Literary prizes at CBU
Famed writer Mavis Gallant loved Cape Breton.
From her first visit here in the mid-1980s until her death in 2014, esteemed Canadian author Mavis Gallant had a long and cherished relationship with Cape Breton Island.
In fact, she featured a recurring Cape Breton-born character in her work; a gentleman named Chisholm, as a matter of fact, from Inverness County. (I found that out while having my copy of her “Collected Short Stories” signed during one of her frequent visits to the island. I helpfully began spelling my last name for her when she frostily informed me, “I know how to spell ‘Chisholm’”.)
While born in Montreal, Gallant spent most of her life in Paris, France, where she was a regular short story contributor to “The New Yorker”: her total of 114 stories was only exceeded by the even more prolific John Cheever. The many collections of her stories were highly anticipated, lavishly praised, and often award-winning.
During her first visit here, she did several readings around the island: to a packed room in Sydney’s Lyceum and to excited students in Mabou at an event organized by educator and storyteller, Jim St. Clair. The Mabou students’ enthusiasm for her work and for being able to question her about the writing process made a lasting impression on Gallant.
Although major universities and literary scholars were hoping to acquire her archives and other materials associated with her writing, Gallant chose Cape Breton University history professor, Dr. Mary Kay MacLeod, to be her literary executor.
Dr. MacLeod, on behalf of the estate, is presently working to finish Gallant’s last great writing project: an examination of the conspiracy and social forces around the unjust conviction for treason of the Jewish military office Alfred Dreyfus. The estate is also consulting on the upcoming publication of Gallant’s journals.
In 2016, another project initiated by the Gallant estate, along with the Cape Breton University School of Arts and Social Sciences, had CBU students explore the writing craft through scholarly essays in any area of study. It is the only writing award offered by the Mavis Gallant estate.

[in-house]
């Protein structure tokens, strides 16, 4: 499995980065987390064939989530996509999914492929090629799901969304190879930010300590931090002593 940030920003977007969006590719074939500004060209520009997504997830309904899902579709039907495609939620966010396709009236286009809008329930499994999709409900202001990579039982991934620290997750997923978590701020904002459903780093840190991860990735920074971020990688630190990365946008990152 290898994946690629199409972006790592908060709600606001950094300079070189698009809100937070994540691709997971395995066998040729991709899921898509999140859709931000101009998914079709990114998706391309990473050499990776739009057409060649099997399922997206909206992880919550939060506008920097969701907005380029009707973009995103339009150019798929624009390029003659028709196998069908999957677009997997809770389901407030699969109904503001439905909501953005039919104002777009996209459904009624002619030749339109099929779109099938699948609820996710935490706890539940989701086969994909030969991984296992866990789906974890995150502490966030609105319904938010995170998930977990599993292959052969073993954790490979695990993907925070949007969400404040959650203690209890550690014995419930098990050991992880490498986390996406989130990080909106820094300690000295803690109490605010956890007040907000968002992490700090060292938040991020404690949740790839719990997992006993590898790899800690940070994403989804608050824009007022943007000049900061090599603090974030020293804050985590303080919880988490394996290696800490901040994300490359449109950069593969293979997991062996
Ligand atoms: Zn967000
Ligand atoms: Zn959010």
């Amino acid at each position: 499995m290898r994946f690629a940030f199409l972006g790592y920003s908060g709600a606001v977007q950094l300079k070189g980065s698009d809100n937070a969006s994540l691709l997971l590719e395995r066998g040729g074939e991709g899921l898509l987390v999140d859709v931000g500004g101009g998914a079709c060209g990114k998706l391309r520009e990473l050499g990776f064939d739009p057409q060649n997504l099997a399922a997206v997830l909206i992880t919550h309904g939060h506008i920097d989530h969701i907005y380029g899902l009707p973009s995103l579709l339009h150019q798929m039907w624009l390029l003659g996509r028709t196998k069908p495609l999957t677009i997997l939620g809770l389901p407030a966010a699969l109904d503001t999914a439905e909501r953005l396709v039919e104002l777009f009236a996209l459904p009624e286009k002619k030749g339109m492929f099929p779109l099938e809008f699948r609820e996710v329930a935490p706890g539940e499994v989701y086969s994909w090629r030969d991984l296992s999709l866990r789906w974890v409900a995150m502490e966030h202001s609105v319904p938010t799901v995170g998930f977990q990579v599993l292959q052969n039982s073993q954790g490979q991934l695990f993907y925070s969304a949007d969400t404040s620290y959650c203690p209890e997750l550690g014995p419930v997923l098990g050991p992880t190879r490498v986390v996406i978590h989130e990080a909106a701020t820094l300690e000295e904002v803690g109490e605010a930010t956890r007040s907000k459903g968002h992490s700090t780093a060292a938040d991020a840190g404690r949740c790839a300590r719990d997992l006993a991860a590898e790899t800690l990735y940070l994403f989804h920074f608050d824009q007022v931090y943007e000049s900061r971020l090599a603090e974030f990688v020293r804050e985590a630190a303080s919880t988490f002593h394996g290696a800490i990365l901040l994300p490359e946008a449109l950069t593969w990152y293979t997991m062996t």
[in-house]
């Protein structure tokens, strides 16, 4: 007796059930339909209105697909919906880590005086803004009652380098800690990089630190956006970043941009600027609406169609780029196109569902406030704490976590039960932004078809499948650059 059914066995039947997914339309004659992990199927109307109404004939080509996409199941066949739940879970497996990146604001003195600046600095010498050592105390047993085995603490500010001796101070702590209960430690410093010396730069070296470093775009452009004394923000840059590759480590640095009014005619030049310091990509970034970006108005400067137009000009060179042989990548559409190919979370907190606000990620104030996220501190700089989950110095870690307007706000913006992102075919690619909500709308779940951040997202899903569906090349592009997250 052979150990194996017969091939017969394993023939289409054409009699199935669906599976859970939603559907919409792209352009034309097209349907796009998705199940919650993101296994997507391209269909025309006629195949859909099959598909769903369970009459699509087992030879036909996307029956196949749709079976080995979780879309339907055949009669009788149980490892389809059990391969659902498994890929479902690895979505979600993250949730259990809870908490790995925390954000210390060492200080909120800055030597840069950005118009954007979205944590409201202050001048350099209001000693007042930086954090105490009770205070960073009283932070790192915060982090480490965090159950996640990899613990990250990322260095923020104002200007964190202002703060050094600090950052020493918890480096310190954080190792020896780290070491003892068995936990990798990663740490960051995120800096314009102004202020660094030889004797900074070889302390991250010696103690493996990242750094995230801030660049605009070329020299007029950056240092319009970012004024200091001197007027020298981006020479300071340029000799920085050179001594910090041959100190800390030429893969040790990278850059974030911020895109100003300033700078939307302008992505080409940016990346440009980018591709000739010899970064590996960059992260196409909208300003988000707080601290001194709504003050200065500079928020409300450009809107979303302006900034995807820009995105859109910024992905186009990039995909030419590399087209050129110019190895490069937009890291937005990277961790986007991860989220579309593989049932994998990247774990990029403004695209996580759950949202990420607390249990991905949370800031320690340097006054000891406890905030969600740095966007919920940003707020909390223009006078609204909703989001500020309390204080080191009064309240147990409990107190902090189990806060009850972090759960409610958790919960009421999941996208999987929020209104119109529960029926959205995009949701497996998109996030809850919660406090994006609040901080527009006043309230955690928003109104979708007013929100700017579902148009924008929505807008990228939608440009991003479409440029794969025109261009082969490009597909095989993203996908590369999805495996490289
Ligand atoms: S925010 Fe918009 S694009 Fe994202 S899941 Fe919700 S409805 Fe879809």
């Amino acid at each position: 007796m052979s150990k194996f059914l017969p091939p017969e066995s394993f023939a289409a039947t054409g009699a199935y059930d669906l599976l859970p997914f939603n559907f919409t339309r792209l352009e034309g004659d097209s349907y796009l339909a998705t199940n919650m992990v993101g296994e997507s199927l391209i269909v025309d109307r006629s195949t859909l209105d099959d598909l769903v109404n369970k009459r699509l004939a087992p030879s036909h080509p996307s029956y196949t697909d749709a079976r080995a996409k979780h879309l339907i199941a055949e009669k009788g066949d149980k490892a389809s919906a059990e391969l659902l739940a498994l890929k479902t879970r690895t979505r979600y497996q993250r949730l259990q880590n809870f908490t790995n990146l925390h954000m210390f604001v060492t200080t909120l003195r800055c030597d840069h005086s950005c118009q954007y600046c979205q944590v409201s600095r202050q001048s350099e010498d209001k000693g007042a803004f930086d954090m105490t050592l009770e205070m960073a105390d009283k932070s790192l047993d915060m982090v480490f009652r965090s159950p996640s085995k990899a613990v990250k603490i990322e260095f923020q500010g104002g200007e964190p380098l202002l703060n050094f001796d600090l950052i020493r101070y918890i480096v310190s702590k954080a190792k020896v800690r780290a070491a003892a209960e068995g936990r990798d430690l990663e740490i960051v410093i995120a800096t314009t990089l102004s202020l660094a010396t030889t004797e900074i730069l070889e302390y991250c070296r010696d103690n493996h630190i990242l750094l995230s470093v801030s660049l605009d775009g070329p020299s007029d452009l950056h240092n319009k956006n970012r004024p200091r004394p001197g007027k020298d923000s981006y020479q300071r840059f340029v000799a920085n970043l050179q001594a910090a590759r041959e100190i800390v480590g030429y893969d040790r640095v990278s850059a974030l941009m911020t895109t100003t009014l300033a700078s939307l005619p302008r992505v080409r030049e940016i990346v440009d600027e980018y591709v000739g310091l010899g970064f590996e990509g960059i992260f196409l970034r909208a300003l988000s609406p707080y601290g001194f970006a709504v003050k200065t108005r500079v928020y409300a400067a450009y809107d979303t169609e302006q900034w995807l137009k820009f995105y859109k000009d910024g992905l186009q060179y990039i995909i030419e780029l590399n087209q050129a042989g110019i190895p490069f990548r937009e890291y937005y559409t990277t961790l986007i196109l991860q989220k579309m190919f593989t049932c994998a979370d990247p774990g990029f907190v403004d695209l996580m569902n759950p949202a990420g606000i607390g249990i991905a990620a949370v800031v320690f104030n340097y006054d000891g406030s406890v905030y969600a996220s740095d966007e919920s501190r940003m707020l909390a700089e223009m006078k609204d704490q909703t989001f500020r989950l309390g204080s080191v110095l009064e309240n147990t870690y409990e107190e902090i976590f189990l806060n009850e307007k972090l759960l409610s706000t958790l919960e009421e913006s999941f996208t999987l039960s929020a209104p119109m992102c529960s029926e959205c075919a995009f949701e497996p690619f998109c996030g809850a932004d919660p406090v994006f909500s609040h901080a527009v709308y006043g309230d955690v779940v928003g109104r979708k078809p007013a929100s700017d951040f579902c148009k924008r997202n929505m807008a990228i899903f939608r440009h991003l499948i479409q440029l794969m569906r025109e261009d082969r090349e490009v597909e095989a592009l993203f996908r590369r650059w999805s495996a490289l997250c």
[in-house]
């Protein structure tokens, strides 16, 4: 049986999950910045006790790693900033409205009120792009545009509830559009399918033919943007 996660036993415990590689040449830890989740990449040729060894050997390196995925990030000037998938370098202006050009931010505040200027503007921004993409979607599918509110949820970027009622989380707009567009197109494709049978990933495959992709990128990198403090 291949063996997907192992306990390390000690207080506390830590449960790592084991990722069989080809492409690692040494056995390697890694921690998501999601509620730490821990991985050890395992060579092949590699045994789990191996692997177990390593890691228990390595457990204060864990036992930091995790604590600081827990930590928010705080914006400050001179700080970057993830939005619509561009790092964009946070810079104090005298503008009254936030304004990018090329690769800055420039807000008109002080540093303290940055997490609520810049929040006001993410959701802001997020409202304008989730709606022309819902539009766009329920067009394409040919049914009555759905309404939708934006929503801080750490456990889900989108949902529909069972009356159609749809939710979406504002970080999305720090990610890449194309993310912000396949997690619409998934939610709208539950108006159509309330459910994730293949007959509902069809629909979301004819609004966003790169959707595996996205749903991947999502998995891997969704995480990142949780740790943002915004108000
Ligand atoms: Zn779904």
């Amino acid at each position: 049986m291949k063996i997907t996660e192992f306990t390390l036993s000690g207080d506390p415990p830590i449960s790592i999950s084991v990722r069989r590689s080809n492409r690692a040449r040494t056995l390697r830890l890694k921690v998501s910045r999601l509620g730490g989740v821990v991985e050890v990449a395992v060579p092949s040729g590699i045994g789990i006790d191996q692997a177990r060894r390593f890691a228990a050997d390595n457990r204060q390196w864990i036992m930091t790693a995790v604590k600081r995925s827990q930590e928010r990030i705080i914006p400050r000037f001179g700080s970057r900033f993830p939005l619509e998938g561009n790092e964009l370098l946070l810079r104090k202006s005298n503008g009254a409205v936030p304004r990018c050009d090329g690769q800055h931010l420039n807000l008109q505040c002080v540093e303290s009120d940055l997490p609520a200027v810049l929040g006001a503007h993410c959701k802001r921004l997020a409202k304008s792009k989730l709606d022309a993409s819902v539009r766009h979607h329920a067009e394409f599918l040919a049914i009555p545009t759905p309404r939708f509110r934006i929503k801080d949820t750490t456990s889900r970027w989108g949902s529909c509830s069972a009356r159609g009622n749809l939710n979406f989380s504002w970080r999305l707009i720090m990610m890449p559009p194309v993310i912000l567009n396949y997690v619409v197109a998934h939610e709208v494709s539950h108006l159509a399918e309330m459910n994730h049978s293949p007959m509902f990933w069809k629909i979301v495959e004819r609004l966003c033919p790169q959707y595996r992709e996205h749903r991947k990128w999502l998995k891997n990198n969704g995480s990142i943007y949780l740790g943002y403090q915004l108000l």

The Gallant Writing Award offered two prizes of a $1000 each in two categories: one for a first or second-year CBU student, the second prize for a third or fourth year CBU student.
In April of this year, CBU officially announced the winners: Grace McNutt, presently a third-year Bachelor of Arts student with an honours in History, won in the first category, and Erin Bragg, presently a fourthyear Bachelor of Arts student with an honours in English, won in the second category.
McNutt’s winning essay, “Are You OLD Dean Moriarty?”, focused on the work of Jack Kerouac and the impacts of World War II on the American society, while Bragg’s essay, “Fire He Sang”, explored the physical and spiritual effects of creative expression, especially in the Orpheus poem by Denise Levertov.
With over 40 submissions from a range of disciplines to consider, Jan Curtis of the School of Arts and Social Sciences and one of the panel of judges, commented in a CBU media release, that “the other judges and I were impressed by the depth of research, the facility with language and the remarkable energy of these submissions.”
The judges’ panel also named four honorable mentions from the other submissions: Celia Cameron’s study of the similarities between Cape Breton fiddling and Jewish-American Klezmer music; Samantha Ayers-Glassey’s extensively researched argument for choosing Vegan diet as a lifestyle change that benefits both the individual and the environment; Emily Ramsey’s analysis of Mary Shelley’s “Frankenstein” and Sheridan Le Fanu’s vampire tale “Camilla” in terms of society’s cruelty to monsters who share and seek the virtues of humanity; and Frank Sinclair’s “profound, closely reasoned study” (in the judges’ words) of understanding symbolism in terms of the rigorous task of interpreting history.
Dr. Curtis remarks, “These papers are striking examples of excellent undergraduate writing of which the authors can be proud.”
The Mavis Gallant writing prize will be offered again in 2018.
Cape Breton University students Grace McNutt and Emily Bragg were announced as the winners of the first Mavis Gallant Writing Prize for excellence in undergraduate writing on a scholarly topic this past April.
Quebec born author Mavis Gallant formed a deep friendship with Cape Breton late in her life. Cape Breton University and the Gallant estate recently announced the winners of the first writing prizes named in her memory.